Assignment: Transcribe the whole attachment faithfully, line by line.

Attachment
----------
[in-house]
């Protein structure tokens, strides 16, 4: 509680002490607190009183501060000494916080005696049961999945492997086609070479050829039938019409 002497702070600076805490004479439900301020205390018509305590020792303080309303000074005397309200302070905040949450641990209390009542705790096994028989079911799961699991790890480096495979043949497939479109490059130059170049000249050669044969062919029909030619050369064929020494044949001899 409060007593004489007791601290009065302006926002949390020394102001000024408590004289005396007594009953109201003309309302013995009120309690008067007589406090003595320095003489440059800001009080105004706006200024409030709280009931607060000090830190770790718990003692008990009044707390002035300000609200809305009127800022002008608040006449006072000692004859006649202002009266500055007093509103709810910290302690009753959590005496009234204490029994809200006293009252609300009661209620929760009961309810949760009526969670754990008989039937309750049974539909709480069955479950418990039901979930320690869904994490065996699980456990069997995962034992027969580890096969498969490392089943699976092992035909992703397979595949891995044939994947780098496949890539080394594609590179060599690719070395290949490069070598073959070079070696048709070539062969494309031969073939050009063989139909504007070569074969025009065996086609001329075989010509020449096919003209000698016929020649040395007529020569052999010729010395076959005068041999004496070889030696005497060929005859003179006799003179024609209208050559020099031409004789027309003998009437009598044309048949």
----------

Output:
[in-house]
């Protein structure tokens, strides 16, 4: 509680002490607190009183501060000494916080005696049961999945492997086609070479050829039938019409 002497702070600076805490004479439900301020205390018509305590020792303080309303000074005397309200302070905040949450641990209390009542705790096994028989079911799961699991790890480096495979043949497939479109490059130059170049000249050669044969062919029909030619050369064929020494044949001899 409060007593004489007791601290009065302006926002949390020394102001000024408590004289005396007594009953109201003309309302013995009120309690008067007589406090003595320095003489440059800001009080105004706006200024409030709280009931607060000090830190770790718990003692008990009044707390002035300000609200809305009127800022002008608040006449006072000692004859006649202002009266500055007093509103709810910290302690009753959590005496009234204490029994809200006293009252609300009661209620929760009961309810949760009526969670754990008989039937309750049974539909709480069955479950418990039901979930320690869904994490065996699980456990069997995962034992027969580890096969498969490392089943699976092992035909992703397979595949891995044939994947780098496949890539080394594609590179060599690719070395290949490069070598073959070079070696048709070539062969494309031969073939050009063989139909504007070569074969025009065996086609001329075989010509020449096919003209000698016929020649040395007529020569052999010729010395076959005068041999004496070889030696005497060929005859003179006799003179024609209208050559020099031409004789027309003998009437009598044309048949």